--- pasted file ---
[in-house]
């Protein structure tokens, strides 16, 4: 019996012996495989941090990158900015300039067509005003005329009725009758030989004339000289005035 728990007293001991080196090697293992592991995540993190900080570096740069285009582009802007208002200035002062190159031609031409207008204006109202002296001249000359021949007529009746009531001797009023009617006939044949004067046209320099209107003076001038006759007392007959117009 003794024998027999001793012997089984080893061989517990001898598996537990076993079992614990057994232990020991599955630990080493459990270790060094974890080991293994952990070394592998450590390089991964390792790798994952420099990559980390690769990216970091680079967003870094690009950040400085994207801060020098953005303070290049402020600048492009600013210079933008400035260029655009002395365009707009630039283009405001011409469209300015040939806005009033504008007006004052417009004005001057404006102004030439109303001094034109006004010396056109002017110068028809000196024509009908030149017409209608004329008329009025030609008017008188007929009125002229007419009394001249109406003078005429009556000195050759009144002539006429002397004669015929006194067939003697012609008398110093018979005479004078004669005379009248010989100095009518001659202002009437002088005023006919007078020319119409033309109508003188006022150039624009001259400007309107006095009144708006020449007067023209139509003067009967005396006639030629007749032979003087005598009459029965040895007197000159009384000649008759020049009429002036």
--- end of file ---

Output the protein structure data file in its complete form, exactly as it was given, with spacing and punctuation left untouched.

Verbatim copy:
[in-house]
């Protein structure tokens, strides 16, 4: 019996012996495989941090990158900015300039067509005003005329009725009758030989004339000289005035 728990007293001991080196090697293992592991995540993190900080570096740069285009582009802007208002200035002062190159031609031409207008204006109202002296001249000359021949007529009746009531001797009023009617006939044949004067046209320099209107003076001038006759007392007959117009 003794024998027999001793012997089984080893061989517990001898598996537990076993079992614990057994232990020991599955630990080493459990270790060094974890080991293994952990070394592998450590390089991964390792790798994952420099990559980390690769990216970091680079967003870094690009950040400085994207801060020098953005303070290049402020600048492009600013210079933008400035260029655009002395365009707009630039283009405001011409469209300015040939806005009033504008007006004052417009004005001057404006102004030439109303001094034109006004010396056109002017110068028809000196024509009908030149017409209608004329008329009025030609008017008188007929009125002229007419009394001249109406003078005429009556000195050759009144002539006429002397004669015929006194067939003697012609008398110093018979005479004078004669005379009248010989100095009518001659202002009437002088005023006919007078020319119409033309109508003188006022150039624009001259400007309107006095009144708006020449007067023209139509003067009967005396006639030629007749032979003087005598009459029965040895007197000159009384000649008759020049009429002036």